With every intention of decorating our own tree, Colin and I bought origami paper while we were in Taipei. When that never happened and it was time to leave for Thailand, I brought it with us. Brian obliged and bought a small tree, nearly identical to ours, and multicolored lights to twinkle from its branches.
In short order, the tree was decorated and surrounded by presents. We’d been playing Christmas music from our computers for the last couple days, and by Christmas Eve evening, the four of us were pretty excited.
We chose a restaurant along the beach for dinner. Lantern salesmen released samples into the sky to draw attention, and someone had brought fire crackers. A few drops of rain sent the Thai staff scurrying to collect exposed table clothes, but we were mostly safe under the aged sun umbrellas over our table. I had a delicious chicken satay with peanut sauce, and everyone else seemed happy with their meals as well.
A friend of Brian and Summer’s (an English teacher from Boulder, CO) joined us afterward, and the five of us went to a nearly closed carnival behind the local supermarket. A band was performing for a lingering few while the clothing stalls closed up and the food vendors hawked what was left of their fare.
Recognizing the end of a party when we see it, we left to meet Summer’s work friends and wait for Santa at a nearby bar. White leather chairs seemed overly formal next to the wooden bar on the open patio, and it was an all-around anti-climactic way to finish Christmas Eve.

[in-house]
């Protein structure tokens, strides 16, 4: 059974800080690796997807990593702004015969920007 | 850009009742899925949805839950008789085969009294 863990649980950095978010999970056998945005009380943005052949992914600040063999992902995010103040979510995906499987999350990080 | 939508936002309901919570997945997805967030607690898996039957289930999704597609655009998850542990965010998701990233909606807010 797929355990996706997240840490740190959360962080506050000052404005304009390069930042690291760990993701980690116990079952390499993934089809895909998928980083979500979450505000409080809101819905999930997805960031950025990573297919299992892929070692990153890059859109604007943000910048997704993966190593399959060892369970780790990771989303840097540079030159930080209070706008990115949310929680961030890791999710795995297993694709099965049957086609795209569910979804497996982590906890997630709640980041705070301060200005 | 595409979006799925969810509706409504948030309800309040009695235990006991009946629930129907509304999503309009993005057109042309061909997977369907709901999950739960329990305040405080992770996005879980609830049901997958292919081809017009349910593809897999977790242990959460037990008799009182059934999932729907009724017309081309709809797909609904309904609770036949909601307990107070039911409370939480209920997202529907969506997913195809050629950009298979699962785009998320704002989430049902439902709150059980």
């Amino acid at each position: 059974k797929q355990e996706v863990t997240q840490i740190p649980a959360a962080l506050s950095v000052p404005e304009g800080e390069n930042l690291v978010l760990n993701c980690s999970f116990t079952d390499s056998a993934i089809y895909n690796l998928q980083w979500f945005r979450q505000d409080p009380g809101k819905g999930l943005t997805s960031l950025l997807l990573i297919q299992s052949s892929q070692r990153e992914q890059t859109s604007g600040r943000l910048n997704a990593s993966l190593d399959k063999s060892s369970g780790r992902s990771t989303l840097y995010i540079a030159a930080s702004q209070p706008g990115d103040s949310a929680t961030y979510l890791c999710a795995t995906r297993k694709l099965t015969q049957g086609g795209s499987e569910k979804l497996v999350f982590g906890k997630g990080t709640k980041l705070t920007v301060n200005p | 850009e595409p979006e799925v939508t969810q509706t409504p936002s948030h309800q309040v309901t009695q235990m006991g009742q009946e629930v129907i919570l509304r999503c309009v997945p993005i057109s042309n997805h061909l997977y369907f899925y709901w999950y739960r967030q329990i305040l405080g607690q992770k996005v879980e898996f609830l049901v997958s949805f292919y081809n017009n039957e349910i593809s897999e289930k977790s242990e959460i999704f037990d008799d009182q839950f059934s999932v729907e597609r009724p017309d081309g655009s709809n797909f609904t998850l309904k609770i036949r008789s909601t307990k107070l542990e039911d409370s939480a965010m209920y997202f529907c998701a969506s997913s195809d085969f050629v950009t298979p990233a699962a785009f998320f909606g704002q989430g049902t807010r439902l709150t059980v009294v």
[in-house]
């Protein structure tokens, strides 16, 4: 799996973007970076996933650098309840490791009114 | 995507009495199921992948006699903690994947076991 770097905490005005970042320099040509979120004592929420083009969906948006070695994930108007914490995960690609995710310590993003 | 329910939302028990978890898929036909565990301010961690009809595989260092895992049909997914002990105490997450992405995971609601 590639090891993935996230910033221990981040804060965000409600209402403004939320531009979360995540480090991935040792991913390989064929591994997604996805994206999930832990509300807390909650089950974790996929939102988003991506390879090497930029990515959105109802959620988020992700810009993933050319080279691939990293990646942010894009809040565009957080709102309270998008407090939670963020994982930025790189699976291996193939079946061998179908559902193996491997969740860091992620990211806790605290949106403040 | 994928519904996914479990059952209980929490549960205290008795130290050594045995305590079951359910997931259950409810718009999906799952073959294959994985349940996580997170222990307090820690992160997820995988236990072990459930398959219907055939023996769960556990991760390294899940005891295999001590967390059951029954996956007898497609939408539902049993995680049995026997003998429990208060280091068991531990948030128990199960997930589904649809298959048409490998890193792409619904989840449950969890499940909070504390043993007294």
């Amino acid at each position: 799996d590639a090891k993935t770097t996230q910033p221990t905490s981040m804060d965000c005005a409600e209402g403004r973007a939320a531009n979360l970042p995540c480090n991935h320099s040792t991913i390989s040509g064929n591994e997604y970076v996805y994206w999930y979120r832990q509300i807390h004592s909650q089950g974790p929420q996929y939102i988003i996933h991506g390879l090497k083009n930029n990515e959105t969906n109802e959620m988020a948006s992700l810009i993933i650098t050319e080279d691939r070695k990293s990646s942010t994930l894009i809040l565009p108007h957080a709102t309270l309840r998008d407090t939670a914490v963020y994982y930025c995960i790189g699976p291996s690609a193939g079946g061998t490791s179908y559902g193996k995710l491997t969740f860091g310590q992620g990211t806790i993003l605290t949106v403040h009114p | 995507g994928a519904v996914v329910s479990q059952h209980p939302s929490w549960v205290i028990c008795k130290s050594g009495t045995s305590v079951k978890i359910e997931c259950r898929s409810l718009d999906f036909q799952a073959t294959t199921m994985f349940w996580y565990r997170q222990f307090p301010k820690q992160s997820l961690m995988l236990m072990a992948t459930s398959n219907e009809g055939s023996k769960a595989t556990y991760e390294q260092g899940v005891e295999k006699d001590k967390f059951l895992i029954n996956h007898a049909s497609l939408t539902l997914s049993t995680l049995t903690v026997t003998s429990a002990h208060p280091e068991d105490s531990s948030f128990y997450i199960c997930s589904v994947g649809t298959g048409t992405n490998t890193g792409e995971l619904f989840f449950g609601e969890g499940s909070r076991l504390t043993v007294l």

Christmas morning, however, had all the fun of surprises in stockings (Santa filled mine with chocolate but filled Colin’s with silly school supplies) and wrapping paper littering the floor. Colin gave me a big bag like I’d been looking for to carry all my school stuff and lunch (and sometimes shoes) on days I go to work, and inside it were two pairs of tights and a knit hat to keep me warm during our 50-degree winter. For him, I’d found a pair of koala bear slippers nearly big enough for his feet and speakers to replace the crappy ones we’d found to replace his broken ones.
Armed with Taiwanese Santa hats, we left for breakfast around noon and afterwards went straight on to the beach.
We opted for a home-cooked meal for Christmas dinner, and with only one burner at our disposal and three former residents of Italy in the group, risotto it was. Evening entertainment was “Love Actually,” and the whole night was really pleasant.